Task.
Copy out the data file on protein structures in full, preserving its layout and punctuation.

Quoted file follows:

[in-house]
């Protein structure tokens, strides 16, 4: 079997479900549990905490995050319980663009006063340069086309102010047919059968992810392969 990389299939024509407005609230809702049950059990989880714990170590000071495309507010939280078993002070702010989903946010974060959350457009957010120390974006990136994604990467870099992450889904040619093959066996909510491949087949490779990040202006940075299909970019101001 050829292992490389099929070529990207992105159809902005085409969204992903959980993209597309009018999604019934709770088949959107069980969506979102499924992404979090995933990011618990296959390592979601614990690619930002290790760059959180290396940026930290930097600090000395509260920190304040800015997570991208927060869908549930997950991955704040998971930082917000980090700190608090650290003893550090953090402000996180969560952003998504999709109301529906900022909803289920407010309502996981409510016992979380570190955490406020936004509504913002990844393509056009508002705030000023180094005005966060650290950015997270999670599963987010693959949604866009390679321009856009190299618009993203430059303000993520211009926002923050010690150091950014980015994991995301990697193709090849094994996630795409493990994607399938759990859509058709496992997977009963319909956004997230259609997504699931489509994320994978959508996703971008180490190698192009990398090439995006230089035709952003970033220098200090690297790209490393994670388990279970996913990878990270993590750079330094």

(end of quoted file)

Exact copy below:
[in-house]
């Protein structure tokens, strides 16, 4: 079997479900549990905490995050319980663009006063340069086309102010047919059968992810392969 990389299939024509407005609230809702049950059990989880714990170590000071495309507010939280078993002070702010989903946010974060959350457009957010120390974006990136994604990467870099992450889904040619093959066996909510491949087949490779990040202006940075299909970019101001 050829292992490389099929070529990207992105159809902005085409969204992903959980993209597309009018999604019934709770088949959107069980969506979102499924992404979090995933990011618990296959390592979601614990690619930002290790760059959180290396940026930290930097600090000395509260920190304040800015997570991208927060869908549930997950991955704040998971930082917000980090700190608090650290003893550090953090402000996180969560952003998504999709109301529906900022909803289920407010309502996981409510016992979380570190955490406020936004509504913002990844393509056009508002705030000023180094005005966060650290950015997270999670599963987010693959949604866009390679321009856009190299618009993203430059303000993520211009926002923050010690150091950014980015994991995301990697193709090849094994996630795409493990994607399938759990859509058709496992997977009963319909956004997230259609997504699931489509994320994978959508996703971008180490190698192009990398090439995006230089035709952003970033220098200090690297790209490393994670388990279970996913990878990270993590750079330094």